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LRGB using (U)BVRc(Ic) filters

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#1 Lucullus

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Posted 07 September 2015 - 08:35 AM

Hi there,

 

I am thinking of buying a filter set and need your advice. What I would like to do is, of course, pretty pictures - so LRGB filters is needed. But I like the idea of doing science as well once in a while - so UBVRcIc or SDSS filters are the way to go. With LRGB you can't do reliable science as with the latter. But the other way round might be possible. That's my question to you. How can you do it and is it the better way to go when buying a photometric filter set if science and pretty pictures are the goal?

Am I right with the assumption that UBVRcIc is still the most common today, but SDSS (and the like) is the future as they are manufactured having the CCD sensitivity in mind instead of the old photographic glass plates? What does this mean for the future of photometry: I guess one needs to apply SDSS to UBVRcIc conversions and the other way round to compare them, right? How future proof is it to get an UBVRcIc set now? What can be done with the UBVRcIc that is not possible with the SDSS?

 

Thank you for your insights. I am very interested in your information.

 

Lucas



#2 A VAN ZEGVELD

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Posted 07 September 2015 - 08:57 AM

If you want to do "reliable science" you will need a CCD-camera that is real LINEAIR.

If that is not the case, it is no use to try to do "reliable science" and you better go for pretty pictures.



#3 Lucullus

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Posted 07 September 2015 - 11:42 AM

Well, if that is your definition then no "reliable science" could be done with CCDs using anti-blooming gates, ABG. But in fact, this is possible as long as one stays in the linear, non-saturated ADU range. Thus, let's specify the topic with "reliable science in the CCD response of non-saturation", which limits the scientific usefullness of any CCD to its linear behaviour. Let's stick to the filter discussion with agreement to this background assumption.


Edited by Lucullus, 07 September 2015 - 01:06 PM.


#4 David Ault

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Posted 07 September 2015 - 01:44 PM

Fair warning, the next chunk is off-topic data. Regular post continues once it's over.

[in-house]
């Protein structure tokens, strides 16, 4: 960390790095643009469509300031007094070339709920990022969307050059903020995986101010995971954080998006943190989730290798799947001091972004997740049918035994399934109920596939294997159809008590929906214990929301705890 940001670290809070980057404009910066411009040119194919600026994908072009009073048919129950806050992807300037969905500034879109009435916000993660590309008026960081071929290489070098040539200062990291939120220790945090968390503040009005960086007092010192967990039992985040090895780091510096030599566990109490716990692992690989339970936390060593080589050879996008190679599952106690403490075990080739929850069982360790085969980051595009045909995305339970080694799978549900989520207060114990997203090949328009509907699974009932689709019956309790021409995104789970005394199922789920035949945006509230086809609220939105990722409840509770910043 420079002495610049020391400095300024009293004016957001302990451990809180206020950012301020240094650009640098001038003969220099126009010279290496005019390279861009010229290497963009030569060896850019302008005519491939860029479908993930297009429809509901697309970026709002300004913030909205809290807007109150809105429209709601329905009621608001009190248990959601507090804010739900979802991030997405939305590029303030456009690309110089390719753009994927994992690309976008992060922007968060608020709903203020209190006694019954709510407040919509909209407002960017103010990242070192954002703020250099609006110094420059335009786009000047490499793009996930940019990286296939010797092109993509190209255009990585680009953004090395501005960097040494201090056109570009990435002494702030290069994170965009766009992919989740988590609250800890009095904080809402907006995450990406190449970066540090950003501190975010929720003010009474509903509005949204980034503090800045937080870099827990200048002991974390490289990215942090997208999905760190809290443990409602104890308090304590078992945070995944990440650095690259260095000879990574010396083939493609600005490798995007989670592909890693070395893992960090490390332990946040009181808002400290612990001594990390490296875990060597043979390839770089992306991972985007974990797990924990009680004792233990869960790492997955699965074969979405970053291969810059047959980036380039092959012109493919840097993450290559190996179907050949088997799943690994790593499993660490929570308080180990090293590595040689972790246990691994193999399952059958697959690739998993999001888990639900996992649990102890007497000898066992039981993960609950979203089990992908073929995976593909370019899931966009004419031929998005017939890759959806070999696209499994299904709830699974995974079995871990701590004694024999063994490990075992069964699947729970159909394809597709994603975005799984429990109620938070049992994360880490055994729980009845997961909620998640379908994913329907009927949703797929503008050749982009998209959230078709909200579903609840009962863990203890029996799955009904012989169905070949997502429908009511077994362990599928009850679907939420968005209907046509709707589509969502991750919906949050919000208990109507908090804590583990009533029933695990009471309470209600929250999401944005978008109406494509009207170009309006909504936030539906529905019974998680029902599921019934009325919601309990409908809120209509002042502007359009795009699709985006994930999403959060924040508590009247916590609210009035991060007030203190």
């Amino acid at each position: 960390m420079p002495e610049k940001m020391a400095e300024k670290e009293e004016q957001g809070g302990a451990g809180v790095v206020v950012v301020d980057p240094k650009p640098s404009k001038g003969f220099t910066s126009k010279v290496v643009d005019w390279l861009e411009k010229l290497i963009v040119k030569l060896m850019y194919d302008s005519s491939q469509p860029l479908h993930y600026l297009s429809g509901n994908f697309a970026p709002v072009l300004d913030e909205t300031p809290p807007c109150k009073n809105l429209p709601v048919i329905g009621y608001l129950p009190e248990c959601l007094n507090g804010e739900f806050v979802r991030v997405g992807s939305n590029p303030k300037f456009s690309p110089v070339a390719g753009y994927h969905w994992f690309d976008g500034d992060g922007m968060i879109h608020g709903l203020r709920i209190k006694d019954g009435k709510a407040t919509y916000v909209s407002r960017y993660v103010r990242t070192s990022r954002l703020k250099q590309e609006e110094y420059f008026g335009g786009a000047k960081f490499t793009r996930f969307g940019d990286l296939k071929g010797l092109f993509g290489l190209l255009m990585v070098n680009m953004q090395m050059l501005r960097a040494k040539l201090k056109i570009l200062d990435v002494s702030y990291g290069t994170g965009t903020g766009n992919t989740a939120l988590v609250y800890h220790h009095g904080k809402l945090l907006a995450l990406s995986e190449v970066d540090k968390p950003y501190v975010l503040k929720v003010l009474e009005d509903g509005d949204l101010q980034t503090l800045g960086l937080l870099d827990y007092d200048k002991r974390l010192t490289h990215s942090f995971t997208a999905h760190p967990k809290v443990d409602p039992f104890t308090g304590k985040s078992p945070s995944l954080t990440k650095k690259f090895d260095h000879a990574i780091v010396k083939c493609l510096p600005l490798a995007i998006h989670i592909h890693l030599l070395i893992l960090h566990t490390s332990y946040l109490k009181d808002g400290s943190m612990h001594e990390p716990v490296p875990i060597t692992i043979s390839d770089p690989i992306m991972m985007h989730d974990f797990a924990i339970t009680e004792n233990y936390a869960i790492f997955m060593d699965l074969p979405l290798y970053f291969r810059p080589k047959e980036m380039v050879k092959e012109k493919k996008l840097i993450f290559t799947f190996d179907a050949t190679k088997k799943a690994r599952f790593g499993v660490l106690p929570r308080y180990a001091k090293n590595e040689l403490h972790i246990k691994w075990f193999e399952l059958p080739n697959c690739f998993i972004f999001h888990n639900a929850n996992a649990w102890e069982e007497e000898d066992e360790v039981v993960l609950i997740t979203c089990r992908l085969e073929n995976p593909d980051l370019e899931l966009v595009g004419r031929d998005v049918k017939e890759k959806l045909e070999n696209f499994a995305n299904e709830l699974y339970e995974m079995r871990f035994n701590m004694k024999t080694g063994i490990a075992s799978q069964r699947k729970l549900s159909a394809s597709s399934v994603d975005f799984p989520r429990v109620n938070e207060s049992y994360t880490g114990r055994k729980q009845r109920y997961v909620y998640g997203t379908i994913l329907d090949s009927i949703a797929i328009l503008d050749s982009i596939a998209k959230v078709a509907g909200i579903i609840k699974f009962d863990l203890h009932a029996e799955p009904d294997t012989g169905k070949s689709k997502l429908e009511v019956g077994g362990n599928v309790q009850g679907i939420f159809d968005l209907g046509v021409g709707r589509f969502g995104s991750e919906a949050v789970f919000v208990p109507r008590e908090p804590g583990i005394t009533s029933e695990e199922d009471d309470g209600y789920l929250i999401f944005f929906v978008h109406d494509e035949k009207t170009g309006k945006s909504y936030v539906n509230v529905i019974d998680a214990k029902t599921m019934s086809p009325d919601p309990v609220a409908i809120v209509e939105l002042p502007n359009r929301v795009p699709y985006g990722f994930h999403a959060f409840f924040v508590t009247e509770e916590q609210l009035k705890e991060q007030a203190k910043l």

Lucas, I did a presentation on The Astro Imaging Channel talking about using data from scientific sources and making pretty pictures.  In the presentation I talk about a few ways to combine data to get an RGB-like output image but really you can combine them however you see fit (I use PixInsight for processing so all the math is done from that perspective).  If you want to play with this before investing I would download some of the data from the Sloan Digital Sky Survey.  I would definitely go with the Sloan filters over the others as the transmission is much higher and more of the scientific community are using them now.

 

Regards,
David



#5 Lucullus

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Posted 07 September 2015 - 03:12 PM

Thank you David. Are there advantages of the UBVRcIc that the Sloan filters cannot offer?



#6 David Ault

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Posted 07 September 2015 - 04:00 PM

The only advantage I can think of is if you want to participate in a study where the other contributors are all using UBVRcIc.  Even then I think there are generally accepted conversions between the data sets.  Because the Sloan filters have such steep cut-offs it does, theoretically, make building a pseudo RGB image more difficult.  In practice I haven't really found that to be the case though and some of the disadvantages, like the very poor transmission of the B filter definitely outweigh any potential advantages I see.  I know a couple other people that when they got a new camera and were considering filters, opted for the Sloan set and have been very pleased with them.